Synopses & Reviews
This volume presents a comprehensive first course in the Monte Carlo method which will be suitable for graduate and undergraduate students in the mathematical sciences and engineering, principally in operations research, statistics, mathematics, and computer science. The reader is assumed to have a sound understanding of calculus, introductory matrix analysis, probability, and intermediate statistics, but otherwise the book is self-contained. As well as a thorough exploration of the important concepts of the Monte Carlo method, the volume includes over 90 algorithms which allow the reader to move rapidly from the concepts to putting them into practice. The book also contains numerous exercises, many of them hands-on implementations of selected algorithms to demonstrate the application of these ideas in realistic settings. Software, freely available via ftp and portable across computing platforms, provides programs for pseudorandom number generation and statistical sample path data analysis. The software is suitable for use with the exercises as well as for more general applications. For professional mathematical scientists and engineers this book provides a ready reference to the Monte Carlo method, especially to implementatable algorithms for performing sampling experiments on a computer and for analyzing their results.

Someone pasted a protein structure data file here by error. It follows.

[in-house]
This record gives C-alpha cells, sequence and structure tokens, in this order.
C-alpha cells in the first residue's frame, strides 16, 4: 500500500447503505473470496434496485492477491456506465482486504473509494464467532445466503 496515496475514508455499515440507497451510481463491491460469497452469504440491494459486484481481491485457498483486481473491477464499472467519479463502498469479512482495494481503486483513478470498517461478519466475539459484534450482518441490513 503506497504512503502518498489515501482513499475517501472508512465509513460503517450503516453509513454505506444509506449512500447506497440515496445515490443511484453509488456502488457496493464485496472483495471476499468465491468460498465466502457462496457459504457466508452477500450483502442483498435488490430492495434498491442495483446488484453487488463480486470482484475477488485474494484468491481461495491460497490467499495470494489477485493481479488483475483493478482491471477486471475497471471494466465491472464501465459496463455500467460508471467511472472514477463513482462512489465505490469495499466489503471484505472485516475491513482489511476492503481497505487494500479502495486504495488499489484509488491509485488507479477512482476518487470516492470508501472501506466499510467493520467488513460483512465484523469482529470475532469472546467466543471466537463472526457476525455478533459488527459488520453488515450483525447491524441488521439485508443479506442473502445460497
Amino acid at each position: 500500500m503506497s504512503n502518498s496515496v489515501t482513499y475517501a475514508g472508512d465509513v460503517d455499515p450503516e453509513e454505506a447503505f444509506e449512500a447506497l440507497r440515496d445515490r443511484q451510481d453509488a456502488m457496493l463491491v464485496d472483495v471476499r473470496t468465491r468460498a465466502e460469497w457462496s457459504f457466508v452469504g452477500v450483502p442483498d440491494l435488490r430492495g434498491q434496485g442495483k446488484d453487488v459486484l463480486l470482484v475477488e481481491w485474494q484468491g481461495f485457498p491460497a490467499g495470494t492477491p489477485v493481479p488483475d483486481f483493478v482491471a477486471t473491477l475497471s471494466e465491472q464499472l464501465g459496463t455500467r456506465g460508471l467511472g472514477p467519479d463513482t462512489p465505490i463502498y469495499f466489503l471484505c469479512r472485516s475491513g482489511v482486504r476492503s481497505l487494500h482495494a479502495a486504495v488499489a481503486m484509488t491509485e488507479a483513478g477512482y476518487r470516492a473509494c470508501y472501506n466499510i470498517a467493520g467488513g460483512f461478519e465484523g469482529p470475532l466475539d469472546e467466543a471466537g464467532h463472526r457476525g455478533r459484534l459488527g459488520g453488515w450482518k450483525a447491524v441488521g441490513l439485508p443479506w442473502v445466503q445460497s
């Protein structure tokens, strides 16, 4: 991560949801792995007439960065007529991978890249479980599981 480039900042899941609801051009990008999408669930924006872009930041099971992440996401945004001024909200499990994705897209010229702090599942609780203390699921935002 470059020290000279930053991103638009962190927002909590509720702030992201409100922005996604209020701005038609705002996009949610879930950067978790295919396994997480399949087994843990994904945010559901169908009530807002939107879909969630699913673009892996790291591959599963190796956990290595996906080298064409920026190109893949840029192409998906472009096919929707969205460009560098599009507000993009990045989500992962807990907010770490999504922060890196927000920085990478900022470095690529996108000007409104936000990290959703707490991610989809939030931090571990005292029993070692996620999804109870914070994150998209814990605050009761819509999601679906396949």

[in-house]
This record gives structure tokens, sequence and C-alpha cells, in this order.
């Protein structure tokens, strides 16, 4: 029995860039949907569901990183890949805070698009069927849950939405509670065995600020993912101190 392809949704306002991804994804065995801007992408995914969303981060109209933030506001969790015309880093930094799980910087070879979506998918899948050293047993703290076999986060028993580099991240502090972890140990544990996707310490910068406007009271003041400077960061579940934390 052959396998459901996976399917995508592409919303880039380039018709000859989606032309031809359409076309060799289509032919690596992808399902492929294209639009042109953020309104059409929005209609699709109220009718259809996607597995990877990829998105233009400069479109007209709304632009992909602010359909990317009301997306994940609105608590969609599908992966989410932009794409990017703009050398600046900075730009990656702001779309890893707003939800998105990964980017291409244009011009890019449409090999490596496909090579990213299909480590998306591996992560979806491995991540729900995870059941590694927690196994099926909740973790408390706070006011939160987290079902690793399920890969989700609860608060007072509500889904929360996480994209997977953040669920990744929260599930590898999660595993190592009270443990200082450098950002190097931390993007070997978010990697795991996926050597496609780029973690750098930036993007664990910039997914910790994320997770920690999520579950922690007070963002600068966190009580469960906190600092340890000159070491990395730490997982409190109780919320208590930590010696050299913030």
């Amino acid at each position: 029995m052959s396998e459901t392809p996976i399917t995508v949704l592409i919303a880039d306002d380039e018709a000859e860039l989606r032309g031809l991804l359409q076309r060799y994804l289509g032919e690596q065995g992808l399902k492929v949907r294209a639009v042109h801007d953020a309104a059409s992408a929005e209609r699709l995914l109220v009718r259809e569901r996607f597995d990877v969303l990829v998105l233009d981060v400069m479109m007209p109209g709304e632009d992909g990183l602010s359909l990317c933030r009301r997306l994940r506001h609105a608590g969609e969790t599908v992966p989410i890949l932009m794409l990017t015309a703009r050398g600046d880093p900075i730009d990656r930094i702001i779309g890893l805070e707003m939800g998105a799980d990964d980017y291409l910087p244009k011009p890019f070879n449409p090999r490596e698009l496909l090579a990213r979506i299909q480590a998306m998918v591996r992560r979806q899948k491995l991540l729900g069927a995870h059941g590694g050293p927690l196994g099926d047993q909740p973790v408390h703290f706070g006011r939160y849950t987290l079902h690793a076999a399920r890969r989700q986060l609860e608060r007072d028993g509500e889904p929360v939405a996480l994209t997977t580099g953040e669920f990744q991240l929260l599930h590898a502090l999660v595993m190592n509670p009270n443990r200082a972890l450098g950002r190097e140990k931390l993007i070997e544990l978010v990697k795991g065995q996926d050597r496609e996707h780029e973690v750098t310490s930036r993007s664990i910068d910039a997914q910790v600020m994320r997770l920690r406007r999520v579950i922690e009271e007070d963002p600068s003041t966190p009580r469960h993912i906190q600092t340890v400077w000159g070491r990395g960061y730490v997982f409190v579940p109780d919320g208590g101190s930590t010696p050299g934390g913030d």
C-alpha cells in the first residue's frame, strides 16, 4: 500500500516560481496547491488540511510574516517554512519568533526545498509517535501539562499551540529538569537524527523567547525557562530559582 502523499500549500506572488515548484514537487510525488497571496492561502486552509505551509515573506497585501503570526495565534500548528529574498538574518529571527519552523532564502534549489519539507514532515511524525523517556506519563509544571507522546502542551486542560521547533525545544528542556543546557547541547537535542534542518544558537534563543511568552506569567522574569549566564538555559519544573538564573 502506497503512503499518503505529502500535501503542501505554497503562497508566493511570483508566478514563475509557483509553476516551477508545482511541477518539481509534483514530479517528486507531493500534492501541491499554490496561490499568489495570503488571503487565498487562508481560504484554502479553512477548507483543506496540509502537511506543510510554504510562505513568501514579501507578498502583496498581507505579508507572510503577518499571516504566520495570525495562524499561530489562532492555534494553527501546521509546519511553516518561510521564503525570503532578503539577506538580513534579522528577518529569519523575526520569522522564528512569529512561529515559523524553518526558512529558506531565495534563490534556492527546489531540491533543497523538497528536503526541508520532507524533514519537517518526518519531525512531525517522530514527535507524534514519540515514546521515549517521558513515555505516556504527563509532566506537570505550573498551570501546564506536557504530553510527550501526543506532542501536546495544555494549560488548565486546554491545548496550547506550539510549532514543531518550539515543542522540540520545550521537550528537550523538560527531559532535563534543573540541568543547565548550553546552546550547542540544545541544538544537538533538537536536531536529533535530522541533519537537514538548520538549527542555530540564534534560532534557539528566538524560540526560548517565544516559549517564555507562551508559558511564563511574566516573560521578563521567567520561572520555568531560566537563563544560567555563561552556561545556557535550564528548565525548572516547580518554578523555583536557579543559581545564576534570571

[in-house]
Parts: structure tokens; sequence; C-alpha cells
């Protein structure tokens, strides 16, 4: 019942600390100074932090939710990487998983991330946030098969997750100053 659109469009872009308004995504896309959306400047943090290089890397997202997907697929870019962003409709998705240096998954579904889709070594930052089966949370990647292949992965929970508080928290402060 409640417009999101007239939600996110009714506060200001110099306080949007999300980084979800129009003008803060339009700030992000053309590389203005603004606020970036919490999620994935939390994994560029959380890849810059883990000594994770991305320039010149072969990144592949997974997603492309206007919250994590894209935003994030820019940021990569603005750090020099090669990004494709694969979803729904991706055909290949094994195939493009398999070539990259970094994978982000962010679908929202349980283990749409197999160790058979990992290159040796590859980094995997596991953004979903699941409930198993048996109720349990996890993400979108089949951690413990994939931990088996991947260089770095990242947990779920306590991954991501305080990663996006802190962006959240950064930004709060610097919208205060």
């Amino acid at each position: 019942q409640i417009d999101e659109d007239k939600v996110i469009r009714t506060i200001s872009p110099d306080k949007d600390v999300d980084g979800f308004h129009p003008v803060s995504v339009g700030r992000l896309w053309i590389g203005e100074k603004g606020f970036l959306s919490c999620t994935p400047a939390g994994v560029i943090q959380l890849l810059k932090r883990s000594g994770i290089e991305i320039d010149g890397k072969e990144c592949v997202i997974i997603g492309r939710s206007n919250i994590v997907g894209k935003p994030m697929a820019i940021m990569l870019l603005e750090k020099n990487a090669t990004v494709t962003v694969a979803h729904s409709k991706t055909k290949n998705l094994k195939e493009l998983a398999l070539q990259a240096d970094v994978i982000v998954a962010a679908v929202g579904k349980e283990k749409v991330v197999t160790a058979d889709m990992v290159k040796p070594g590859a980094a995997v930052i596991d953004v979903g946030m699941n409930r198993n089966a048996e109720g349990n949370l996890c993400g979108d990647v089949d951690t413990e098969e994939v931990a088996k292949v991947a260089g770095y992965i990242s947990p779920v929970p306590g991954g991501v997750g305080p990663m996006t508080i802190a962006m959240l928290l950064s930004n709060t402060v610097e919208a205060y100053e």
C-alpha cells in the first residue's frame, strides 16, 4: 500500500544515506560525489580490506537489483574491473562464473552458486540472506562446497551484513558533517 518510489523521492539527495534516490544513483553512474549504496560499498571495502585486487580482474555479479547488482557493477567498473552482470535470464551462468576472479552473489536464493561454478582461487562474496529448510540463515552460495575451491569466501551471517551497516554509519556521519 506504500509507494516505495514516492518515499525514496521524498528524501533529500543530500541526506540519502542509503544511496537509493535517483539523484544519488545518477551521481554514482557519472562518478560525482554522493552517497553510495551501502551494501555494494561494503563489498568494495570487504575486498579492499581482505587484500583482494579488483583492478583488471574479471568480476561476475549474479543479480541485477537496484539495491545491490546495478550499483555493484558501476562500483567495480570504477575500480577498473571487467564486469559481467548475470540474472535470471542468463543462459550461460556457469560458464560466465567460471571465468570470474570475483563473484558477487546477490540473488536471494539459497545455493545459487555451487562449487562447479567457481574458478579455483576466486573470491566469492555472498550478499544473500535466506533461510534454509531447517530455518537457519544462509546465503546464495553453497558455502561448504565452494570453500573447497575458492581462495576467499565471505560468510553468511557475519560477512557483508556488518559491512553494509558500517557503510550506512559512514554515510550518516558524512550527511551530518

Synopsis
This book provides an introduction to the Monte Carlo method suitable for a one-or two-semester course for graduate and advanced undergraduate students in the mathematical and engineering sciences. It also can serve as a reference for the professional analyst. In the past, my inability to provide students with a single source book on this topic for class and for later professional reference had left me repeatedly frustrated, and eventually motivated me to write this book. In addition to focused accounts of major topics, the book has two unifying themes: One concerns the effective use of information and the other concerns error control and reduction. The book describes how to incorporate information about a problem into a sampling plan in a way that reduces the cost of estimating its solution to within a specified error bound. Although exploiting special structures to reduce cost long has been a hallmark of the Monte Carlo method, the propen sity of users of the method to discard useful information because it does not fit traditional textbook models repeatedly has impressed me. The present account aims at reducing the impediments to integrating this information. Errors, both statistical and computational, abound in every Monte Carlo sam pling experiment, and a considerable methodology exists for controlling them."
Synopsis
Apart from a thorough exploration of all the important concepts, this volume includes over 75 algorithms, ready for putting into practice. The book also contains numerous hands-on implementations of selected algorithms to demonstrate applications in realistic settings. Readers are assumed to have a sound understanding of calculus, introductory matrix analysis, and intermediate statistics, but otherwise the book is self-contained. Suitable for graduates and undergraduates in mathematics and engineering, in particular operations research, statistics, and computer science.
Table of Contents
Preface * Selected Notation * 1 Introduction * 2 Estimating Volume and Count * 3 Generating Samples * 4 Increasing Efficiency * 5 Random Tours * 6 Designing and Analyzing Sample Paths * 7 Generating Pseudorandom Numbers * Author Index * Subject Index